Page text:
2. Administrators usually have access to everything within the group, including deleted messages and private direct messages between two people.
  3. What you say can be traced back to your account's phone number or email. Even if you're not using your real name or photo.
    • To prevent this in Telegram, go into Settings → Privacy and Security → Phone Number, and then set:
      • Who can see my phone number to Nobody.
      • Who can find me by my number to My Contacts.

Other considerations

🎉 Congratulations! You dove
🎉 fearlessly into your settings,
🎉 clicking, tapping, swiping,
🎉 which makes you a very, very
🎉 above average human being.
🎉 Now, you deserve a day off.
🎉 When you come back,
🎉 be prepared to join
🎉 the upper ranks of safety
🎉 as you enter Level 3.

🧗🏿‍♀️ Level 3

✅ Things to do

Put an extra lock on sensitive files

Upgrade your gear 💰

Use end-to-end encrypted apps

For secure messaging & calls
For online file-sharing and backup

Further secure your messaging apps

Be aware of what other people can see in a group chat

Messaging apps use either your phone number or a username as the unique identifier (which other people use to add you on the platform). As such, your phone number or username is then visible to anyone you're in a group chat with, along with the name and photo in your profile.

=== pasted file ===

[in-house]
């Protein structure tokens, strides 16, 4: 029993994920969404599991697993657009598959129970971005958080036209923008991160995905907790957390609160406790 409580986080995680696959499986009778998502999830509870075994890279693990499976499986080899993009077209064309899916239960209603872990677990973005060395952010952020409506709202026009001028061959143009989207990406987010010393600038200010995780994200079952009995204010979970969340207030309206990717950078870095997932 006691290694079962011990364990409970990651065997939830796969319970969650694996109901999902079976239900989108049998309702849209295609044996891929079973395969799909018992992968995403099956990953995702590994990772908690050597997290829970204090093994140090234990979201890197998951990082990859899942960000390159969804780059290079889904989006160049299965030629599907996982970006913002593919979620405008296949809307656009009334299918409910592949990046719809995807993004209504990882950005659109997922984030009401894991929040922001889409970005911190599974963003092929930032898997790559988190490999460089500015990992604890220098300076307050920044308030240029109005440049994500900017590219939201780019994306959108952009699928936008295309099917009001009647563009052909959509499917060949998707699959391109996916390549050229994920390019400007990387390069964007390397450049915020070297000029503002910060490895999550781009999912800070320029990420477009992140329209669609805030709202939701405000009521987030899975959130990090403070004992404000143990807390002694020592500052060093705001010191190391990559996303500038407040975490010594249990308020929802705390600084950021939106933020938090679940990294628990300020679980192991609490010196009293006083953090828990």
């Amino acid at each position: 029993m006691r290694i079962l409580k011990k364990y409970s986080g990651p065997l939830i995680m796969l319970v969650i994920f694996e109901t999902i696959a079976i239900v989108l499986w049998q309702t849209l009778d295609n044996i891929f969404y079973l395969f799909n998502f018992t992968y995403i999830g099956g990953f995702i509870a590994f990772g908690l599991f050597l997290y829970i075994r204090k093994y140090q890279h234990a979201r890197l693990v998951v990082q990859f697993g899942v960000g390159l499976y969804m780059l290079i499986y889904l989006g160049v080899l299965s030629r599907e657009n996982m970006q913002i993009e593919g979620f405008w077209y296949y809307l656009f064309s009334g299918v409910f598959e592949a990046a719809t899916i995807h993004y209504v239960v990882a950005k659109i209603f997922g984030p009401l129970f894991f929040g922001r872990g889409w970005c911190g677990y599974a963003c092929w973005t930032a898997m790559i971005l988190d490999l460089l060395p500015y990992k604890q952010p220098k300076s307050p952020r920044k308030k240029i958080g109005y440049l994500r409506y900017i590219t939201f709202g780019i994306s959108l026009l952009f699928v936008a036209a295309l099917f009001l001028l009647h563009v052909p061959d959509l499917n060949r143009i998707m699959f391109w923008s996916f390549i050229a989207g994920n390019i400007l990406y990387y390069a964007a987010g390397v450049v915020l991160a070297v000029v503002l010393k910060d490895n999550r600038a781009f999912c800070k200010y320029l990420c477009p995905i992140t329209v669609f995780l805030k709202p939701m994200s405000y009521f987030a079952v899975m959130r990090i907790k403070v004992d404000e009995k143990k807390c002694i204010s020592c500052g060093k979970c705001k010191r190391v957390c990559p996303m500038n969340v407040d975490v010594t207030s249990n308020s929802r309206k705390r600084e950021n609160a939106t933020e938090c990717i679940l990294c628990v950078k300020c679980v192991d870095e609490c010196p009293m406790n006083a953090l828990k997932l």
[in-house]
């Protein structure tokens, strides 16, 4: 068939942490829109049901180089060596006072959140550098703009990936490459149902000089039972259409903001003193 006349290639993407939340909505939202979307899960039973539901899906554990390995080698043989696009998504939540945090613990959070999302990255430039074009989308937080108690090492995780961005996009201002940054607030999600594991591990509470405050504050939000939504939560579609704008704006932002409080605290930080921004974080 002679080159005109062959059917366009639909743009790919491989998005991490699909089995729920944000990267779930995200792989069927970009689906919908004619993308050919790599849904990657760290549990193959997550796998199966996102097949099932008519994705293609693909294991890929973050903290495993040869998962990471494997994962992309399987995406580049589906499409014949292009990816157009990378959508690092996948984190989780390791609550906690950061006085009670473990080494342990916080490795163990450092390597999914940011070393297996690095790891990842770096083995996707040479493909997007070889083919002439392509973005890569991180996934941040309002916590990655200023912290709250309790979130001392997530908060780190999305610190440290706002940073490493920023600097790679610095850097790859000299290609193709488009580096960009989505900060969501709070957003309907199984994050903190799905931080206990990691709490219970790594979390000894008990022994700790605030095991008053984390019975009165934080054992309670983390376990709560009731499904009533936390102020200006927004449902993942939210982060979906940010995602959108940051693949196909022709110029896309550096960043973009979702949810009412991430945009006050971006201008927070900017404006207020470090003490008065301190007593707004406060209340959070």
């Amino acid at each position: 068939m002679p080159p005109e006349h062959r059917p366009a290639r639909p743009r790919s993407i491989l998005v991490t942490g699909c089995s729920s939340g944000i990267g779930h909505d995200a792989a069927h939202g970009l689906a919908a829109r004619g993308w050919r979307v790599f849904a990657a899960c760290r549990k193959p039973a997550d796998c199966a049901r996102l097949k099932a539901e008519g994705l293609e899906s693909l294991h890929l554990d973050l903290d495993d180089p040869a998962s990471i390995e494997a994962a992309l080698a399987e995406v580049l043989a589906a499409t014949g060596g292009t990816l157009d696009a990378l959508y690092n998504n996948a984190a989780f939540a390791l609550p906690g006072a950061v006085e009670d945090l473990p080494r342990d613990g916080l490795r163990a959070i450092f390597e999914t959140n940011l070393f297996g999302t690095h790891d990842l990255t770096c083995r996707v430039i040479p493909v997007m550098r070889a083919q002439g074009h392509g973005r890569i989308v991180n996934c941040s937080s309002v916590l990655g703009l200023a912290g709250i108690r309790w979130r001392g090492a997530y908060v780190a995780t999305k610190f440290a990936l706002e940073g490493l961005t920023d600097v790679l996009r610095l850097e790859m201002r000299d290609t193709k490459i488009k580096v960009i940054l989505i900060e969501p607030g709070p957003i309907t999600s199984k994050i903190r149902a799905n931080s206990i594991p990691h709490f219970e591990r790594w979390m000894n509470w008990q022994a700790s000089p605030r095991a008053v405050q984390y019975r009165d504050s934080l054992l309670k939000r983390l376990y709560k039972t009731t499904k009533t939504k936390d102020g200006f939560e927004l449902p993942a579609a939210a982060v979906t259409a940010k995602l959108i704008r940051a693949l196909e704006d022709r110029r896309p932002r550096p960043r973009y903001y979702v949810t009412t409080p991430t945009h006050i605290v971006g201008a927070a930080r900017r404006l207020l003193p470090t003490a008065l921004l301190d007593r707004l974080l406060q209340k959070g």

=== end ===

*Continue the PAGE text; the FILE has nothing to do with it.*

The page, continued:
Here's a breakdown of what unique identifiers are used for some popular messaging apps that offer some form of end-to-end encryption:

If you don't want to give out your personal phone number, consider getting a virtual phone number from one of the providers listed in our scenario for Masking your identity for online dating, events, or organizing.

Use app-specific safety & privacy features

Fully utilize your password manager

😲 Wow, you really did it.
😲 You finished all 3 levels!
😲 You deserve a reward —
😲 a cookie, perhaps,
😲 but not the tracking type.
😲 Rest for the rest of the week
😲 and when you're well rested,
😲 come back and check out
😲 the scenarios below.

🤹🏻 Scenarios

👤 Masking your identity for online dating, events, or organizing

Don't use your full name

Get a secondary phone number

For messaging apps using phone numbers as the primary identifier or username (e.g., Signal, WhatsApp, Telegram), get a secondary number from: